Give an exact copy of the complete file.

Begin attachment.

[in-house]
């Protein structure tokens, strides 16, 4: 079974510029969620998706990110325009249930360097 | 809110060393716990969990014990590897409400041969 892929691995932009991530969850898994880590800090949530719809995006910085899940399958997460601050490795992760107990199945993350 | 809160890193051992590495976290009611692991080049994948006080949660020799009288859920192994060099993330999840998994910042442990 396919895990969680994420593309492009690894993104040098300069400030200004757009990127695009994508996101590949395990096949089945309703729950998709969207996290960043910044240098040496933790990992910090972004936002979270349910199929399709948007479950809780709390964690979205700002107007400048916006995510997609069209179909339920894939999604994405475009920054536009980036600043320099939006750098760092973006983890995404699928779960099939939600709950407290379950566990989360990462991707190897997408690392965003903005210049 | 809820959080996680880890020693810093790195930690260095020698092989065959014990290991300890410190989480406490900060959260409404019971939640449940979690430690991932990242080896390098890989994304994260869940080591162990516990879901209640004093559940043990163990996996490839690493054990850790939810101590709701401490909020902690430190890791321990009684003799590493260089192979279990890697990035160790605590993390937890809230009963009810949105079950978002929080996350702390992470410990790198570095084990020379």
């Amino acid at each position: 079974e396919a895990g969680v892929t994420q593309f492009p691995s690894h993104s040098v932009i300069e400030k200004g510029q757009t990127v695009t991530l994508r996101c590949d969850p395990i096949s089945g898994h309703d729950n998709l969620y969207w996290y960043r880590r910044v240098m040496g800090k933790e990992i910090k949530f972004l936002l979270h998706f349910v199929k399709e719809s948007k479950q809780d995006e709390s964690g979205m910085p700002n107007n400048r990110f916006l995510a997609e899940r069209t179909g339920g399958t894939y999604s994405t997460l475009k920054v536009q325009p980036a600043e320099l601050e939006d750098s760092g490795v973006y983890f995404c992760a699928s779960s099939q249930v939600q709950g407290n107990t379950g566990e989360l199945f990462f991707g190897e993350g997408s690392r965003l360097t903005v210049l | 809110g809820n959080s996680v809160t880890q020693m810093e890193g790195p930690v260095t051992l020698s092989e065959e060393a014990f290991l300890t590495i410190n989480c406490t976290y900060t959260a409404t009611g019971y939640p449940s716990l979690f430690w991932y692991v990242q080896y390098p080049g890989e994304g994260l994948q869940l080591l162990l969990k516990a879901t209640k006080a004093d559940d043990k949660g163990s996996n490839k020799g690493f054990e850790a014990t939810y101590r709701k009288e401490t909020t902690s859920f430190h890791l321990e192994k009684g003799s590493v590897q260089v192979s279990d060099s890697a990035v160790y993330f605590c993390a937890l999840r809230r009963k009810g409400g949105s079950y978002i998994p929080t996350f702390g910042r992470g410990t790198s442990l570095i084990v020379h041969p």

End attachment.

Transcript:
[in-house]
């Protein structure tokens, strides 16, 4: 079974510029969620998706990110325009249930360097 | 809110060393716990969990014990590897409400041969 892929691995932009991530969850898994880590800090949530719809995006910085899940399958997460601050490795992760107990199945993350 | 809160890193051992590495976290009611692991080049994948006080949660020799009288859920192994060099993330999840998994910042442990 396919895990969680994420593309492009690894993104040098300069400030200004757009990127695009994508996101590949395990096949089945309703729950998709969207996290960043910044240098040496933790990992910090972004936002979270349910199929399709948007479950809780709390964690979205700002107007400048916006995510997609069209179909339920894939999604994405475009920054536009980036600043320099939006750098760092973006983890995404699928779960099939939600709950407290379950566990989360990462991707190897997408690392965003903005210049 | 809820959080996680880890020693810093790195930690260095020698092989065959014990290991300890410190989480406490900060959260409404019971939640449940979690430690991932990242080896390098890989994304994260869940080591162990516990879901209640004093559940043990163990996996490839690493054990850790939810101590709701401490909020902690430190890791321990009684003799590493260089192979279990890697990035160790605590993390937890809230009963009810949105079950978002929080996350702390992470410990790198570095084990020379």
């Amino acid at each position: 079974e396919a895990g969680v892929t994420q593309f492009p691995s690894h993104s040098v932009i300069e400030k200004g510029q757009t990127v695009t991530l994508r996101c590949d969850p395990i096949s089945g898994h309703d729950n998709l969620y969207w996290y960043r880590r910044v240098m040496g800090k933790e990992i910090k949530f972004l936002l979270h998706f349910v199929k399709e719809s948007k479950q809780d995006e709390s964690g979205m910085p700002n107007n400048r990110f916006l995510a997609e899940r069209t179909g339920g399958t894939y999604s994405t997460l475009k920054v536009q325009p980036a600043e320099l601050e939006d750098s760092g490795v973006y983890f995404c992760a699928s779960s099939q249930v939600q709950g407290n107990t379950g566990e989360l199945f990462f991707g190897e993350g997408s690392r965003l360097t903005v210049l | 809110g809820n959080s996680v809160t880890q020693m810093e890193g790195p930690v260095t051992l020698s092989e065959e060393a014990f290991l300890t590495i410190n989480c406490t976290y900060t959260a409404t009611g019971y939640p449940s716990l979690f430690w991932y692991v990242q080896y390098p080049g890989e994304g994260l994948q869940l080591l162990l969990k516990a879901t209640k006080a004093d559940d043990k949660g163990s996996n490839k020799g690493f054990e850790a014990t939810y101590r709701k009288e401490t909020t902690s859920f430190h890791l321990e192994k009684g003799s590493v590897q260089v192979s279990d060099s890697a990035v160790y993330f605590c993390a937890l999840r809230r009963k009810g409400g949105s079950y978002i998994p929080t996350f702390g910042r992470g410990t790198s442990l570095i084990v020379h041969p």